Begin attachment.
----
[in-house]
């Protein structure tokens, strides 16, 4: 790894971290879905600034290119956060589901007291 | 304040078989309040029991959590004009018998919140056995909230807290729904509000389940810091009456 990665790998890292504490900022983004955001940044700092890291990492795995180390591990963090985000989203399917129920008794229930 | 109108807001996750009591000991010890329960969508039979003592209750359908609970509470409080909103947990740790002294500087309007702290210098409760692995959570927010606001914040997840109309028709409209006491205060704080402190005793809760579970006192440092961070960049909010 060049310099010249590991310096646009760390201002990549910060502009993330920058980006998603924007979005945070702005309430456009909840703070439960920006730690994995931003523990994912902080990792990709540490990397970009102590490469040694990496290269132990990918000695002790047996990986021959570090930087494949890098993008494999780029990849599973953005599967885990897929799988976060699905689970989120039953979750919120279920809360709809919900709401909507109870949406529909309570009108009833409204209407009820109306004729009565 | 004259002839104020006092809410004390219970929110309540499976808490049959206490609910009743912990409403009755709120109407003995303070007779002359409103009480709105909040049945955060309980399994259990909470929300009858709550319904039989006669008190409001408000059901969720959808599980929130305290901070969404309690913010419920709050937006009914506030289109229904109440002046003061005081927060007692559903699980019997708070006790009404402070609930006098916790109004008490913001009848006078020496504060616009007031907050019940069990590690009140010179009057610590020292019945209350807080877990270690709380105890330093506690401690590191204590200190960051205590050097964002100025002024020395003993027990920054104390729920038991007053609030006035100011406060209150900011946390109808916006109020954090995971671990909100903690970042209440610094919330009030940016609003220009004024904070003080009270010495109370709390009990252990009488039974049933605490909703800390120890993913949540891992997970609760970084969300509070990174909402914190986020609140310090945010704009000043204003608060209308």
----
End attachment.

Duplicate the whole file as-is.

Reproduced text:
[in-house]
């Protein structure tokens, strides 16, 4: 790894971290879905600034290119956060589901007291 | 304040078989309040029991959590004009018998919140056995909230807290729904509000389940810091009456 990665790998890292504490900022983004955001940044700092890291990492795995180390591990963090985000989203399917129920008794229930 | 109108807001996750009591000991010890329960969508039979003592209750359908609970509470409080909103947990740790002294500087309007702290210098409760692995959570927010606001914040997840109309028709409209006491205060704080402190005793809760579970006192440092961070960049909010 060049310099010249590991310096646009760390201002990549910060502009993330920058980006998603924007979005945070702005309430456009909840703070439960920006730690994995931003523990994912902080990792990709540490990397970009102590490469040694990496290269132990990918000695002790047996990986021959570090930087494949890098993008494999780029990849599973953005599967885990897929799988976060699905689970989120039953979750919120279920809360709809919900709401909507109870949406529909309570009108009833409204209407009820109306004729009565 | 004259002839104020006092809410004390219970929110309540499976808490049959206490609910009743912990409403009755709120109407003995303070007779002359409103009480709105909040049945955060309980399994259990909470929300009858709550319904039989006669008190409001408000059901969720959808599980929130305290901070969404309690913010419920709050937006009914506030289109229904109440002046003061005081927060007692559903699980019997708070006790009404402070609930006098916790109004008490913001009848006078020496504060616009007031907050019940069990590690009140010179009057610590020292019945209350807080877990270690709380105890330093506690401690590191204590200190960051205590050097964002100025002024020395003993027990920054104390729920038991007053609030006035100011406060209150900011946390109808916006109020954090995971671990909100903690970042209440610094919330009030940016609003220009004024904070003080009270010495109370709390009990252990009488039974049933605490909703800390120890993913949540891992997970609760970084969300509070990174909402914190986020609140310090945010704009000043204003608060209308």